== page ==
Nau in Fast Company
Nau executives Ian Yolles (top), vice president of marketing; Jil Zilligen, vice president of sustainability; Chris Van Dyke (bottom), CEO; and Mark Galbraith (right), vice president of product design.
Nau advertises on TreeHugger, and the stuff looks pretty good in the ads and in Warren's posts. We learned from the June issue of Fast Company that "Based on a shared conviction that, in addition to generating profit, companies have an equal responsibility to create positive social and environmental change, the Nau team set out to reinvent the way people shop, reshape the outdoor category, redesign the corporation--and inspire the wider business community to do the same."
Says CEO Chris Van Dyke, (son of Dick)""We believed every single operational element in our business was an opportunity to turn traditional business notions inside out, integrating environmental, social, and economic factors. Nau represents a new form of activism: business activism."
Their stores act more as showrooms than stores; customers get a discount if they use it as a fitting room and then have it delivered, because the stores can be smaller and carry less inventory. They give 5% of their gross to charity and the customer gets to chose where it goes.
Van Dyke says "We're launching this company into a culture of cynicism--and it's cynical for good reason. Business hasn't behaved itself. Our challenge is how to deal with that by designing from the ground up to try to do better in every area we can think of--and then making sure we're utterly transparent about how we're doing and where we fall short."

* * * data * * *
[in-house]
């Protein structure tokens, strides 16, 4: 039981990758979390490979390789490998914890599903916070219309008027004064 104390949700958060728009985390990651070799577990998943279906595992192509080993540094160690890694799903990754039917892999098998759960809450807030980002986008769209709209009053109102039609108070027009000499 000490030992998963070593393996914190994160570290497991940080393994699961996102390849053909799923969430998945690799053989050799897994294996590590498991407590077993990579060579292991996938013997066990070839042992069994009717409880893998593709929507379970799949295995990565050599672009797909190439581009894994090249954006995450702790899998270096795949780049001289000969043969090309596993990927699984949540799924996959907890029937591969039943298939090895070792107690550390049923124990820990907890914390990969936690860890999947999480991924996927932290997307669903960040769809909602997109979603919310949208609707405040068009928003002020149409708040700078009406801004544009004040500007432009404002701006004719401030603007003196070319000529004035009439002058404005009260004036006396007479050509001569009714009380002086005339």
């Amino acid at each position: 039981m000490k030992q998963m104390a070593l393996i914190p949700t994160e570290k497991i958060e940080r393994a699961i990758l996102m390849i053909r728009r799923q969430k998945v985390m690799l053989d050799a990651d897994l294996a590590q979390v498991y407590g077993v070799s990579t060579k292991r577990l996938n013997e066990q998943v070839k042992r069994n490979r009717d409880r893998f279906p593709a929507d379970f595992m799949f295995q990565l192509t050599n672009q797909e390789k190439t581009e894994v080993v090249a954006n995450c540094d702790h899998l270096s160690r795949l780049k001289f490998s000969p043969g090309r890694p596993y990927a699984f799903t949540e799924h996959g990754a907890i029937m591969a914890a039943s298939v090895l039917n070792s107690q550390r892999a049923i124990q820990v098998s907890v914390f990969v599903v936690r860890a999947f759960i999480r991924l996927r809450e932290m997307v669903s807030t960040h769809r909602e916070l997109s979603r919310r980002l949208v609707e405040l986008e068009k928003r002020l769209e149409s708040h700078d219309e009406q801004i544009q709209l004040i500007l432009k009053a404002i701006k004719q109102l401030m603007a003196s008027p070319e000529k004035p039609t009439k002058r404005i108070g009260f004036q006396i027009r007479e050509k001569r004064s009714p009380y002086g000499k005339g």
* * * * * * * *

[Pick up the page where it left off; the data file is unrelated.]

That doesn't mean Nau intends to pander for legitimacy. "One of our greatest goals is that a significant number of people really hate us," Van Dyke continues. "That's just perfect. You try to please everybody and you end up being nothing. The sign of a really powerful brand is one that is loved and embraced and equally hated. The deeper you pound your stake into the sand about your values, the more of both the love and the hate you're going to generate. That's what makes it exciting."
And we thought it was just about clothing. ::Fast Company